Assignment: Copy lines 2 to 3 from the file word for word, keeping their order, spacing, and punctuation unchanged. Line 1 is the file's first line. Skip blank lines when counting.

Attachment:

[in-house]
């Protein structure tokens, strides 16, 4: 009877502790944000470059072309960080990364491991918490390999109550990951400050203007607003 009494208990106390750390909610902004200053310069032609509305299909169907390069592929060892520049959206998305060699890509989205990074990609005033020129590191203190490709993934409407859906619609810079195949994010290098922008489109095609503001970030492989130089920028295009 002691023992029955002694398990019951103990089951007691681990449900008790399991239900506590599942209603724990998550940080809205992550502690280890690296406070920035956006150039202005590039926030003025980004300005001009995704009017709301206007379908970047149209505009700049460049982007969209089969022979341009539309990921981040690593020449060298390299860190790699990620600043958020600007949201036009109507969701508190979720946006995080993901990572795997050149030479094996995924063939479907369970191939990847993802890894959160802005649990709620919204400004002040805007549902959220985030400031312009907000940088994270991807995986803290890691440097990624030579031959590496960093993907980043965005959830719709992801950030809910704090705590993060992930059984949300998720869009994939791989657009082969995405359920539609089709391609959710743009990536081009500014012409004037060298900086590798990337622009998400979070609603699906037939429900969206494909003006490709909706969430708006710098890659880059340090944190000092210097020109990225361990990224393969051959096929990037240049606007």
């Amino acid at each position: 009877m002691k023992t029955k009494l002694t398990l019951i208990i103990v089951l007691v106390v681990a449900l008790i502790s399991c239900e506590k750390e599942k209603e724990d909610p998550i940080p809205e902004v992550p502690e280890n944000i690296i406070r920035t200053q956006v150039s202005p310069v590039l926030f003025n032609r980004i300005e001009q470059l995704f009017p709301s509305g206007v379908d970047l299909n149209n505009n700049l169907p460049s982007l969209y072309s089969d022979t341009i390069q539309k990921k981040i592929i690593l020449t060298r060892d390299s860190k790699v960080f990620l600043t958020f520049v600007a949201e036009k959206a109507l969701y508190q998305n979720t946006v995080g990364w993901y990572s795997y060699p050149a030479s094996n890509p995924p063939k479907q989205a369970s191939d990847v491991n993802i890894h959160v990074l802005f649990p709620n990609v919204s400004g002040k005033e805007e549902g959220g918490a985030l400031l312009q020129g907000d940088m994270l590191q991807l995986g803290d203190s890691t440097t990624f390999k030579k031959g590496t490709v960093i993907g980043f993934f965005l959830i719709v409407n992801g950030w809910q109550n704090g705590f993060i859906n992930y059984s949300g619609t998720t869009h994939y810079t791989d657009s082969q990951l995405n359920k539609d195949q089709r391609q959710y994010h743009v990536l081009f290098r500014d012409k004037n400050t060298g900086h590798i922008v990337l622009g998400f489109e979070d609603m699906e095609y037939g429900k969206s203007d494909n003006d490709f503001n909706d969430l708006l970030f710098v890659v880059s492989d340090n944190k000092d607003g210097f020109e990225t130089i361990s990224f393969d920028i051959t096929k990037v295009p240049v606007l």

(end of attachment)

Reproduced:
């Protein structure tokens, strides 16, 4: 009877502790944000470059072309960080990364491991918490390999109550990951400050203007607003 009494208990106390750390909610902004200053310069032609509305299909169907390069592929060892520049959206998305060699890509989205990074990609005033020129590191203190490709993934409407859906619609810079195949994010290098922008489109095609503001970030492989130089920028295009 002691023992029955002694398990019951103990089951007691681990449900008790399991239900506590599942209603724990998550940080809205992550502690280890690296406070920035956006150039202005590039926030003025980004300005001009995704009017709301206007379908970047149209505009700049460049982007969209089969022979341009539309990921981040690593020449060298390299860190790699990620600043958020600007949201036009109507969701508190979720946006995080993901990572795997050149030479094996995924063939479907369970191939990847993802890894959160802005649990709620919204400004002040805007549902959220985030400031312009907000940088994270991807995986803290890691440097990624030579031959590496960093993907980043965005959830719709992801950030809910704090705590993060992930059984949300998720869009994939791989657009082969995405359920539609089709391609959710743009990536081009500014012409004037060298900086590798990337622009998400979070609603699906037939429900969206494909003006490709909706969430708006710098890659880059340090944190000092210097020109990225361990990224393969051959096929990037240049606007």
């Amino acid at each position: 009877m002691k023992t029955k009494l002694t398990l019951i208990i103990v089951l007691v106390v681990a449900l008790i502790s399991c239900e506590k750390e599942k209603e724990d909610p998550i940080p809205e902004v992550p502690e280890n944000i690296i406070r920035t200053q956006v150039s202005p310069v590039l926030f003025n032609r980004i300005e001009q470059l995704f009017p709301s509305g206007v379908d970047l299909n149209n505009n700049l169907p460049s982007l969209y072309s089969d022979t341009i390069q539309k990921k981040i592929i690593l020449t060298r060892d390299s860190k790699v960080f990620l600043t958020f520049v600007a949201e036009k959206a109507l969701y508190q998305n979720t946006v995080g990364w993901y990572s795997y060699p050149a030479s094996n890509p995924p063939k479907q989205a369970s191939d990847v491991n993802i890894h959160v990074l802005f649990p709620n990609v919204s400004g002040k005033e805007e549902g959220g918490a985030l400031l312009q020129g907000d940088m994270l590191q991807l995986g803290d203190s890691t440097t990624f390999k030579k031959g590496t490709v960093i993907g980043f993934f965005l959830i719709v409407n992801g950030w809910q109550n704090g705590f993060i859906n992930y059984s949300g619609t998720t869009h994939y810079t791989d657009s082969q990951l995405n359920k539609d195949q089709r391609q959710y994010h743009v990536l081009f290098r500014d012409k004037n400050t060298g900086h590798i922008v990337l622009g998400f489109e979070d609603m699906e095609y037939g429900k969206s203007d494909n003006d490709f503001n909706d969430l708006l970030f710098v890659v880059s492989d340090n944190k000092d607003g210097f020109e990225t130089i361990s990224f393969d920028i051959t096929k990037v295009p240049v606007l």